I'm glad to have this place to air my feelings!  I didn't even know what I was really feeling!  I just felt overwhelmed, frustrated, and depressed.  Being a parent is definitely the hardest job I've ever had!

Someone recently said that they were impressed by my dedication to being a mother.  She's a wonderful mother herself, so I wondered what she really meant.  What made me more dedicated than an already dedicated mother? 

Ready to explore the outside

I think it's something all mothers of special needs children share.  We have a drive to help our children.  We need to dedicate more of our time because  our children have needs that require extra attention and dedication.  It's not that mothers of typical children aren't dedicated, for they certainly are, but special needs mothers also  need  to carve out time looking for resources that aren't always available, taking extra time to care for extra physical or emotional needs, and providing therapy.

I was also profoundly affected by seeing my child in the NICU.  My heart broke when I saw my precious baby hooked to a thousand wires, looking helpless, and alone.  It stirred strong emotions that still haunt me today.  It's the image that pushes me to do more and be more for my child.

I am sure I would have been a dedicated mother regardless of my baby's health, but I know that my baby's stroke changed me forever.  I know I'm not the only one who feels that way.  I know there are legions of mothers who are going through the same thing.  I hope that it has more positive effects than negative ones.  I hope everyone finds some peace after such a traumatic experience.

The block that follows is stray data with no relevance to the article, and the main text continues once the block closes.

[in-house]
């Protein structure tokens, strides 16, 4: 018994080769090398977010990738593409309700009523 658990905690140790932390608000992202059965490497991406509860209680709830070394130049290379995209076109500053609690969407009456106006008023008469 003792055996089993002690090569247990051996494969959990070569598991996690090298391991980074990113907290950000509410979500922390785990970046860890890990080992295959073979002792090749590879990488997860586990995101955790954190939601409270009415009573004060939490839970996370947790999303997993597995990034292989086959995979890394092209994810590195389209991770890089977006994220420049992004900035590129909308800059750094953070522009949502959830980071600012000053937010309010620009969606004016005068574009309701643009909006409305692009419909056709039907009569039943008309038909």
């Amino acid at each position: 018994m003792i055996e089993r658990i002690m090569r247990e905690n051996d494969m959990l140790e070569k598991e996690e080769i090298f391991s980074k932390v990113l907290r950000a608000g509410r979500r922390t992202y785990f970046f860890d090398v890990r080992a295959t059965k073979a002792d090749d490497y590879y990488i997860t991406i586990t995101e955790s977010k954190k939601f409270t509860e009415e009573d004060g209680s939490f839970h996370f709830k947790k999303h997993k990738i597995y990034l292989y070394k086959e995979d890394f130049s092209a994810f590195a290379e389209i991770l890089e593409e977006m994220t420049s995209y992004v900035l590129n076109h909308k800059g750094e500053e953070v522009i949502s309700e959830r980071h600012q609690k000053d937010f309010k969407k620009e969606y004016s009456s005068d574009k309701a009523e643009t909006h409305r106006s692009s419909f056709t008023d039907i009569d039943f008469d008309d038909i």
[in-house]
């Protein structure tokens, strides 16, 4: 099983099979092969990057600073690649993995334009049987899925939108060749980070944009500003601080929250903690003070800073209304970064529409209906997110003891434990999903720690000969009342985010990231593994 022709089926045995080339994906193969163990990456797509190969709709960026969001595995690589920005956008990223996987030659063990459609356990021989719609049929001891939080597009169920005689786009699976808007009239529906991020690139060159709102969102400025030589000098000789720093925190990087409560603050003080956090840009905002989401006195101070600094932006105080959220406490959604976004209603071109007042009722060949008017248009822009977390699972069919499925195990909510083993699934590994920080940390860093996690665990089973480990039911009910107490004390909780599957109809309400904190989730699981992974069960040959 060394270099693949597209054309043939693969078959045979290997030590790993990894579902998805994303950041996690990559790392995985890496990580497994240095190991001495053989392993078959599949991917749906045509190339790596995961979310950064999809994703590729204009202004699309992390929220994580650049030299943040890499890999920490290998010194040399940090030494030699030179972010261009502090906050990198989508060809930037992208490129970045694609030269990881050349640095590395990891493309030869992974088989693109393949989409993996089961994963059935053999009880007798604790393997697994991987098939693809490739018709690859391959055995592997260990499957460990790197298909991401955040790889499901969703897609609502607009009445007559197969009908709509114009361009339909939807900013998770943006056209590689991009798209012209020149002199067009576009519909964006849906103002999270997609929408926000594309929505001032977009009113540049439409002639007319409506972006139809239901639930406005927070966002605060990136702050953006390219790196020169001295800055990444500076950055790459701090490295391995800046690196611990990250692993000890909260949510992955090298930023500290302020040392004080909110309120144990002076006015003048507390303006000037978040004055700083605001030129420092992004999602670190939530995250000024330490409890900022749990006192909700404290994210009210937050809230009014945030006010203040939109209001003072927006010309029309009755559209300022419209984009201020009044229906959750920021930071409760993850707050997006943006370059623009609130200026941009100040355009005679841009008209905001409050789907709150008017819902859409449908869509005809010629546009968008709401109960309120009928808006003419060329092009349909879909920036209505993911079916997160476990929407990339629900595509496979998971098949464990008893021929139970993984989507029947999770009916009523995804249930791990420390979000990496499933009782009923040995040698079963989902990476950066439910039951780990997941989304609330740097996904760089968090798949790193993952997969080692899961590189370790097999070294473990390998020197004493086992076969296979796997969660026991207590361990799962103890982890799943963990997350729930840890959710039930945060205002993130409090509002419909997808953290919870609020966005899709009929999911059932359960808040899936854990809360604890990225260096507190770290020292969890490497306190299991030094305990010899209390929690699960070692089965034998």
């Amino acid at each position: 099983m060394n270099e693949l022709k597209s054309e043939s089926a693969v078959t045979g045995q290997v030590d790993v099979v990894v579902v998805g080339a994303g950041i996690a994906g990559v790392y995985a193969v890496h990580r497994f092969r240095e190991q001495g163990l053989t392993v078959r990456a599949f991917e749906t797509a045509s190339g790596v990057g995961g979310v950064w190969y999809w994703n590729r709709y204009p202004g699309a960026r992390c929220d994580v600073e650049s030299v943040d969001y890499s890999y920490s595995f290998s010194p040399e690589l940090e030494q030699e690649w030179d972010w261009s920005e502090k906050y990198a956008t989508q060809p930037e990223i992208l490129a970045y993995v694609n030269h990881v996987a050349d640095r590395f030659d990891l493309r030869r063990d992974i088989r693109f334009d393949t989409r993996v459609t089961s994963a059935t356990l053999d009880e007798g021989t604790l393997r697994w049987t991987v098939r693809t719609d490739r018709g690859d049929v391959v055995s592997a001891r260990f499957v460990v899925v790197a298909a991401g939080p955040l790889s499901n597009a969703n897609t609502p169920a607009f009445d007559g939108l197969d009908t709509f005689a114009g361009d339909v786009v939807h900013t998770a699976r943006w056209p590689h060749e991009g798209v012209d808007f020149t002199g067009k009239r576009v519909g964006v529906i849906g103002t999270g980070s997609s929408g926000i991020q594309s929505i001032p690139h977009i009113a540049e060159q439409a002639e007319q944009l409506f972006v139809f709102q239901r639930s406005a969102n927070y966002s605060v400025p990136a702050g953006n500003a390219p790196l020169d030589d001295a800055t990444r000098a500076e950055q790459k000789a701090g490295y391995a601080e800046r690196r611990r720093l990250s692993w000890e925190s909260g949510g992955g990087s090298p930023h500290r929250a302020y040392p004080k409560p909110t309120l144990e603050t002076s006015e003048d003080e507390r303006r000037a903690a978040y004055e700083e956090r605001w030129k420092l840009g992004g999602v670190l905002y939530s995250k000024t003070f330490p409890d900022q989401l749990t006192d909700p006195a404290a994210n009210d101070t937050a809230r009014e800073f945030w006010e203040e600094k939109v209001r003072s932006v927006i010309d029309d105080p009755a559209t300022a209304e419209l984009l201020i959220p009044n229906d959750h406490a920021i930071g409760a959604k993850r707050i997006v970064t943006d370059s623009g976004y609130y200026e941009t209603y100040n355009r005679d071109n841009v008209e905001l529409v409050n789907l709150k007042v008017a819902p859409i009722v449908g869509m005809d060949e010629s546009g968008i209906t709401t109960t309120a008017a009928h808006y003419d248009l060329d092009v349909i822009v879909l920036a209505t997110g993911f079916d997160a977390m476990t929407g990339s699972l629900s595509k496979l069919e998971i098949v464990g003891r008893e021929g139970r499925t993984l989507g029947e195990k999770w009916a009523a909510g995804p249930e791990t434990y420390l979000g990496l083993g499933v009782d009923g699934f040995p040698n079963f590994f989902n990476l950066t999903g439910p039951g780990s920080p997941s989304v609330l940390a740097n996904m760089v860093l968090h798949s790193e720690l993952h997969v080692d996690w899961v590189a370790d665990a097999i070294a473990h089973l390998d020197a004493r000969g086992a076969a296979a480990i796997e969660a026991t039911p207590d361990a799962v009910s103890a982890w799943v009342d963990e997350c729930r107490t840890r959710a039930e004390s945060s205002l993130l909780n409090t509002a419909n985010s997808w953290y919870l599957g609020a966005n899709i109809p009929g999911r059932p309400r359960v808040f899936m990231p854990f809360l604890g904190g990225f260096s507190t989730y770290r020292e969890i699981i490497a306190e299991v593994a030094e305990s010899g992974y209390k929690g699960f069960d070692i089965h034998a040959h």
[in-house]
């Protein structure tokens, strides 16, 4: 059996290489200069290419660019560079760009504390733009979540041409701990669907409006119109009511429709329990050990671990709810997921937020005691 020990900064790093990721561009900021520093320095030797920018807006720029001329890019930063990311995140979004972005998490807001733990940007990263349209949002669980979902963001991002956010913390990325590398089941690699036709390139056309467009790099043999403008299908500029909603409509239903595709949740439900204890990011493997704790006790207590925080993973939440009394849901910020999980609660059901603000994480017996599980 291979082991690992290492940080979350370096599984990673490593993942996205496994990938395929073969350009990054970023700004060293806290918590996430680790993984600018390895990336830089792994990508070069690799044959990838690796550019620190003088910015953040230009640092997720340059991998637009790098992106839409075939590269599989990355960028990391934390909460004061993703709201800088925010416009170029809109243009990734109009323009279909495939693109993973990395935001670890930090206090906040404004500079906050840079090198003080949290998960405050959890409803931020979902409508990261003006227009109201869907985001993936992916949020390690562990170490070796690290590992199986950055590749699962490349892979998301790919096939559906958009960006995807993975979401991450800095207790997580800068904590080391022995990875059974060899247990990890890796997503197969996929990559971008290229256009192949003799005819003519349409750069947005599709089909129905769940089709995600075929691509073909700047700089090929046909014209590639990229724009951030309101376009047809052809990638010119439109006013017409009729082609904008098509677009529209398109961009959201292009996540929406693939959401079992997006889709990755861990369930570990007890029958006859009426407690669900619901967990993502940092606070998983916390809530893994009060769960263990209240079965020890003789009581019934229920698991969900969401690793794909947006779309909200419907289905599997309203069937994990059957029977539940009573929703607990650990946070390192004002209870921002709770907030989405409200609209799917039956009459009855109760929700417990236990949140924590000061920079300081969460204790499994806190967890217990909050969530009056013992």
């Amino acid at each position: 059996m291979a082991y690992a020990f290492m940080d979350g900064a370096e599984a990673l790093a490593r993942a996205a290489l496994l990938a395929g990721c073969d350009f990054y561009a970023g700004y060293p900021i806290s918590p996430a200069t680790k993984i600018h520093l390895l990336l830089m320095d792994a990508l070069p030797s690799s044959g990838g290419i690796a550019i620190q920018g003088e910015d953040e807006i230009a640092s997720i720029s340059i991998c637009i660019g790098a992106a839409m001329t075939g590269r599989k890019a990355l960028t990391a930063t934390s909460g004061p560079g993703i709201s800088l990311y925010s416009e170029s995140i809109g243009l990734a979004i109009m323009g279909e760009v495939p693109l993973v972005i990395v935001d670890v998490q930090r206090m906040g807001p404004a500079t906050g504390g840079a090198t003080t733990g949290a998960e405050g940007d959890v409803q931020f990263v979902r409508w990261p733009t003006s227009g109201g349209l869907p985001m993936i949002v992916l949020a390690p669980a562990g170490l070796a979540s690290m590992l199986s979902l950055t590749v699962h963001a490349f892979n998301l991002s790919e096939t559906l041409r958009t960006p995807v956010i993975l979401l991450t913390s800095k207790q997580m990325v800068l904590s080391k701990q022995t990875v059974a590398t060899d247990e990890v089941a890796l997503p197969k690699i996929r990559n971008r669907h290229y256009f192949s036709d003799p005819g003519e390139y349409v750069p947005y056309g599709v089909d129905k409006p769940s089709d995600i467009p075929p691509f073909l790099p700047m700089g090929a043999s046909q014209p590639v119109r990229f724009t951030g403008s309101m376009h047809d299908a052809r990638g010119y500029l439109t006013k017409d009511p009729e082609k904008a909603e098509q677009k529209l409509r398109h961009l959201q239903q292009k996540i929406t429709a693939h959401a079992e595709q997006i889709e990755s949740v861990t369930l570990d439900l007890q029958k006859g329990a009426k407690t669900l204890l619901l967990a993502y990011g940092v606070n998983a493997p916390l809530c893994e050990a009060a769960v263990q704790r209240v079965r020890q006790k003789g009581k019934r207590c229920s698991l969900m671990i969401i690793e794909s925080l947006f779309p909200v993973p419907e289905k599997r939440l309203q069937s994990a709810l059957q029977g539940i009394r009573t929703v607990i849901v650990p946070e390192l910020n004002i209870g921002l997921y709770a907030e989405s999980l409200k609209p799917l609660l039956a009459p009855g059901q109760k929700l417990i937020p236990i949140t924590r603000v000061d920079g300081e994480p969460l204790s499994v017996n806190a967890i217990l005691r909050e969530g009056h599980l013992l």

1. He looks so beautiful! I'm sorry you've all been so sick. I hope you're feeling better and will continue to feel that way! My daughter loves to sing the ABC song and Twinkle Twinkle also!!

    1. Thanks for visiting and leaving such a sweet comment!

  2. Hoping you both recover from all the sickness that went around. Don't beat yourelf up because of the missed time frame or whats-not. You do everything you can with ever fiber of your body and abilities. And Baba knows that. You are a great mother to him. It's amazing to see him develop into such a special person :) reading already! Wow, way to go. He will learn the stuff he needs. Children are awesome people.

    1. Yes, children are awesome people! I guess I just have to keep trying my best! Thank you for your kind words!

  3. Don't be hard on yourself- I think you're doing a great job! All those everyday, blase, not-special-just-normal events are helping to build his development and neurological processing too. Sometimes having the extra education can make you more aware to all the thousands of things that you _could_ be doing, but you're still doing a lot. I enjoy your blog and hope that you're feeling better soon!

    1. Thank you, Cheryl. Yes, you're absolutely right! All those "typical" things are helping to grow his brain. Sometimes book learned isn't a great thing!

  4. So good to see you blogging again- my son also suffered a stroke just before he was born. He is also doing really well and defying gloomy early predictions but it does always feel like there is more to do.
    I think seeing your baby so helpless doesn't ever go away but I am so grateful for how far my son has come and I try to remember that when I feel sad.
    I love all your therapy ideas as I am forever googling different things, congratulations on your beautiful boy X

  5. Thanks for visiting! I hope the therapy ideas help!


I would love to hear from you!